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UA455 AUS-SFO Pilot Removed After Rant About Divorce & Election 11 Feb 2017

UA455 AUS-SFO Pilot Removed After Rant About Divorce & Election 11 Feb 2017

Old Feb 12, 2017, 5:40 am
  #16  
 
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Ugh. Terrible all around. She probably just took two of whatever she was on for anxiety instead of one, and it led to this.
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Old Feb 12, 2017, 6:49 am
  #17  
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Originally Posted by JVPhoto
You would have been okay? What about the Germanwings pilot who flew the plane into the side of the mountain?
^
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Old Feb 12, 2017, 8:04 am
  #18  
 
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Feel bad for her but she was definitely not okay to fly.
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Old Feb 12, 2017, 8:19 am
  #19  
 
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A old coworker was on the flight. She was one of the people that actually got off the plane initially. She said she was going to miss her connection and just didn't feel safe with the pilot's interactions.
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Old Feb 12, 2017, 8:21 am
  #20  
 
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Originally Posted by John Aldeborgh
I just saw this story and here are my thoughts. A pilot holds a special position of trust to all passengers, especially folks who are afraid of flying, and yes they exist even today. If a pilot varies from the expected norm of attire or professional confidence passengers are going to get very nervous very quickly. There is a hyper sensitivity in this era of social media as we're bombarded daily with stories of seemingly typical people doing horrible things. So when a pilot starts going off script, yes, passengers get frightened quickly. If ever there were a job where zero tolerance is justified it's an airplane pilot. I have zero willingness to ride in back with someone less than perfect sitting up front.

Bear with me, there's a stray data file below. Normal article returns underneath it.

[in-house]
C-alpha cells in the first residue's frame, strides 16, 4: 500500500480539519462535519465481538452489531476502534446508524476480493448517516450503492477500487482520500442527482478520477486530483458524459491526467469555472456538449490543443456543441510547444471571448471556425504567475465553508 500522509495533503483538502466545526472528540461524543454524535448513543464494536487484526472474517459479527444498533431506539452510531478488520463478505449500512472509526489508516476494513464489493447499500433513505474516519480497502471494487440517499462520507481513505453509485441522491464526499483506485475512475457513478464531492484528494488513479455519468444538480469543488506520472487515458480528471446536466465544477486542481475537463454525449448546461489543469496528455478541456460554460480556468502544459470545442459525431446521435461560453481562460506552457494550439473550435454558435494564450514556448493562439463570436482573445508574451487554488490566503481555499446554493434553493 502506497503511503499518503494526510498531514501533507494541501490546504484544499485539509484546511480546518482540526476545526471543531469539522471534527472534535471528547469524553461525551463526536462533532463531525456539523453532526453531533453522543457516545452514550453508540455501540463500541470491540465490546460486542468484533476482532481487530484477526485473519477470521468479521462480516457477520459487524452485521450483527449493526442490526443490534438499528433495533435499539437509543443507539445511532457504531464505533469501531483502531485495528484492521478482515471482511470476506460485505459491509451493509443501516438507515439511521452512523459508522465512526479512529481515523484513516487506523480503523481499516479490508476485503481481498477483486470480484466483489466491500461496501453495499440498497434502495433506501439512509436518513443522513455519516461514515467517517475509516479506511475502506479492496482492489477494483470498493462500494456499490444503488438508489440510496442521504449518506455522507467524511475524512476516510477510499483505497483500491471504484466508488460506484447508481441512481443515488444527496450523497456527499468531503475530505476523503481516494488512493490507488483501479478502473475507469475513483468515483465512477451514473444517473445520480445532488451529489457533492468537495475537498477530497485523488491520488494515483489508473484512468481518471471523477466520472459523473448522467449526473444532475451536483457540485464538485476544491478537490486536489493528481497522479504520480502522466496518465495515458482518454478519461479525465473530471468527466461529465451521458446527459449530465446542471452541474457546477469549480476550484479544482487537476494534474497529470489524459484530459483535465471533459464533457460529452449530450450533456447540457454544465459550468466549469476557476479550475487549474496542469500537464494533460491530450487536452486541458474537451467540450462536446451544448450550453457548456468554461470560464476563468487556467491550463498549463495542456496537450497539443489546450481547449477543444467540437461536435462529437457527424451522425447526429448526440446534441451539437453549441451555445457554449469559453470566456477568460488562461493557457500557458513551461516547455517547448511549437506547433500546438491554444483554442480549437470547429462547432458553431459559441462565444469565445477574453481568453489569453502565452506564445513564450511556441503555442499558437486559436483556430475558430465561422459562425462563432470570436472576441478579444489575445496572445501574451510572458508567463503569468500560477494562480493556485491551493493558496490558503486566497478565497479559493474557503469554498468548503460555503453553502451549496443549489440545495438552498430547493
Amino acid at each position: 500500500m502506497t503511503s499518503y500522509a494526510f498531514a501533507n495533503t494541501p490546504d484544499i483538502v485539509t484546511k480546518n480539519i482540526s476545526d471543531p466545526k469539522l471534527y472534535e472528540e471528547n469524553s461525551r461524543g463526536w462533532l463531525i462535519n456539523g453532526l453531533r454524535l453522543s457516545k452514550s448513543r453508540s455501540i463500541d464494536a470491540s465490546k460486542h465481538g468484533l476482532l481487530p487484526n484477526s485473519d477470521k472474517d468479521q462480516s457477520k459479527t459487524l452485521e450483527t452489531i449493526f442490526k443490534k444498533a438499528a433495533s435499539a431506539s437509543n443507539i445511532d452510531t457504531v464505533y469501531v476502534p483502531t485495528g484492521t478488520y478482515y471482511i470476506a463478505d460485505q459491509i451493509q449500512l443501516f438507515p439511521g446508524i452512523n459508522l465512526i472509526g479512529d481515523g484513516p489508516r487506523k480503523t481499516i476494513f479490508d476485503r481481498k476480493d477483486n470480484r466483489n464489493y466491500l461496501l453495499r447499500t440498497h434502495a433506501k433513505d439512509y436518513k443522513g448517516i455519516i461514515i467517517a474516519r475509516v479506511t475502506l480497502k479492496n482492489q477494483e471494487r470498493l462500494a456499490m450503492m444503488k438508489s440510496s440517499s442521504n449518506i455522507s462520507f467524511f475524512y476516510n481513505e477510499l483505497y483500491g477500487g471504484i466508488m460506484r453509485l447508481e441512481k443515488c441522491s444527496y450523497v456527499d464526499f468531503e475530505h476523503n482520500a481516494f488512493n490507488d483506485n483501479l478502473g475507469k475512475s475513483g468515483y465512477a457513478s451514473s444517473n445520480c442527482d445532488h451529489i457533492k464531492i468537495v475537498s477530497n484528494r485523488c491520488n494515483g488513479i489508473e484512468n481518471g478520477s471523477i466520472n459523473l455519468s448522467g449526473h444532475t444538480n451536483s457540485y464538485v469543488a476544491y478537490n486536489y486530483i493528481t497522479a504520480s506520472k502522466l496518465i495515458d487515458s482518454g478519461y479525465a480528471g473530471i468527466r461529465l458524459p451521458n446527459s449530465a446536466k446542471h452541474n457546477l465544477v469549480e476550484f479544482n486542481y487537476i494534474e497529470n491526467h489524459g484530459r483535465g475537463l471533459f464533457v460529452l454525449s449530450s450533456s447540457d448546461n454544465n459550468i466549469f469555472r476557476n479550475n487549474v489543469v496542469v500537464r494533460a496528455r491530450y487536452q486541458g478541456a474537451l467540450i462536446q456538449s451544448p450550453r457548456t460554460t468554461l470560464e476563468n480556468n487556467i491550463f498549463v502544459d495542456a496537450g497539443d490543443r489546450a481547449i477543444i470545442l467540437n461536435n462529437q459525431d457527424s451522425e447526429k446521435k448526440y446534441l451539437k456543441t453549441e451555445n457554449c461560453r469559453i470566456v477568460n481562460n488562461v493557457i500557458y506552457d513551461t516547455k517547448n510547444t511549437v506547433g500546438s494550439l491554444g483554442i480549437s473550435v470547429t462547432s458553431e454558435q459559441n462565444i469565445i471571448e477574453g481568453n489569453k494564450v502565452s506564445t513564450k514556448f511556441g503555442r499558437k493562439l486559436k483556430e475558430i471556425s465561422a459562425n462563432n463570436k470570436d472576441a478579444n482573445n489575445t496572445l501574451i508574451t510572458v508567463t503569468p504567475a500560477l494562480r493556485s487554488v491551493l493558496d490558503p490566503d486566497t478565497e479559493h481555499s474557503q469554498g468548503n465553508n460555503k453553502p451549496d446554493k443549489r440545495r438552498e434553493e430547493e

I agree with this, but I'd take it further. Airlines have been an area of sensitivity since the 1970's, and even more so with recent events.

But anytime someone has the lives of this many people in their hands, odd behavior isn't tolerable in my opinion. No different than a bus driver who decides to drive off a bridge.

Many reasonable people would distance themselves from someone dressed inappropriately giving a nonsensical rant on a street corner because you don't know what their next unstable action might be. Makes even more sense to exercise caution when you're trapped in a metal tube and can't just walk away on your own.
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Old Feb 12, 2017, 8:50 am
  #21  
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Originally Posted by JVPhoto
You would have been okay? What about the Germanwings pilot who flew the plane into the side of the mountain?
This. There absolutely must be zero tolerance for aberrant behavior in pilots. UA used to know this.
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Old Feb 12, 2017, 9:43 am
  #22  
 
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Originally Posted by DenverBrian
This. There absolutely must be zero tolerance for aberrant behavior in pilots. UA used to know this.
As a United pilot I can say unequivocally UA 'knows this'. This individual needed help. Unfortunately rather then seeking it through the employee assistance program, this event was the breaking point. There are over 12,000+ United pilots that are shocked and saddened by this incident, but we are well aware of the trust placed upon us every flight.
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Old Feb 12, 2017, 9:54 am
  #23